It's also unfortunate because no two plays in the world can exactly balance each other. They're individual works of art, not position papers, and they must each be judged on their own merits - not just on how they connect to the real political issues they engage, but also on how they succeed as works of art. Here, "Pieces" and "My Name Is Rachel Corrie" are simply not balanced at all.
Neither is a perfect play, but "Rachel Corrie" is more expertly crafted, more movingly written, and, at least in these productions, more essentially theatrical than "Pieces." Let me emphasize that that's an aesthetic judgment, not a political one. But let me also say that it can be hard to disentangle the two, and that's why I'd rather see each play presented on its own.
In "Pieces," Tirosh reflects on her own experience as a young Israeli, studying drama in New York City, who returns to Israel to serve her mandated two years' army service in the Israel Defense Forces. Much of it will feel familiar from decades of life-in-the-barracks tales: the tough sergeant, the charmingly diverse bunkmates, the boredom and exhaustion and fear. But of course this isn't "Biloxi Blues" or even "Private Benjamin," because it's taking place in an Israeli boot camp, not an American one, and so war, even in the relatively peaceful time when Tirosh was drafted, is always just around the corner.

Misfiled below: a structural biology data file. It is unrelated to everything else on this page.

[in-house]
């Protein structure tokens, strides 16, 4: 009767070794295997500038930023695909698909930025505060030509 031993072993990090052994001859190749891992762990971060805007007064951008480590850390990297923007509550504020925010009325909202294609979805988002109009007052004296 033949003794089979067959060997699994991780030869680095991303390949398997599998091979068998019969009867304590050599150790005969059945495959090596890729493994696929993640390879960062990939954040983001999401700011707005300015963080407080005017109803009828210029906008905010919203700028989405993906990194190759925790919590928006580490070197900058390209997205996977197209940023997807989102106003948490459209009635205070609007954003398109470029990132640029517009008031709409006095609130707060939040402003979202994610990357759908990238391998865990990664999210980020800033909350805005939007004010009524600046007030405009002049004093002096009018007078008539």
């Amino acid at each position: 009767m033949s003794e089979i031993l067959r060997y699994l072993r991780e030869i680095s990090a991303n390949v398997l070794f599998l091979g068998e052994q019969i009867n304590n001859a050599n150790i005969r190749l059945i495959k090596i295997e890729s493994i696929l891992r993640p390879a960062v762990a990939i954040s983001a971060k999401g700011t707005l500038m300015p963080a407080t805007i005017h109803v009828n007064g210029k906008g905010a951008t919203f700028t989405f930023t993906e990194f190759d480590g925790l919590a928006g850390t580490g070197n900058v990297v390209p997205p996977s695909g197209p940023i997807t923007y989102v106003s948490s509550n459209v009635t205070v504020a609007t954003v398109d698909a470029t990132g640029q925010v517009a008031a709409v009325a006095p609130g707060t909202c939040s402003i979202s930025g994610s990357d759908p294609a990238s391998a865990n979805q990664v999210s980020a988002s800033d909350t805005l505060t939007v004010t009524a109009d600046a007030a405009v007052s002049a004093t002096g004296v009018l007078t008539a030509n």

Tirosh plays herself, with occasional impersonations of some other characters. Too often, though, she is narrating rather than enacting her trials as girlfriend, actress, and, oh yeah, draftee. This makes "Pieces" feel a bit like listening in on any 20-something's conversation; it's all, all, all about her, in a way that distances us from making connections between our own lives and hers. The writer Tirosh's occasional passages of purple description aren't aided by the actress Tirosh's sometimes heavily emphatic delivery. Though her concluding plea for peace is clearly heartfelt, "Pieces" needs refinement and revision if it's to serve as an effective vehicle for her convictions.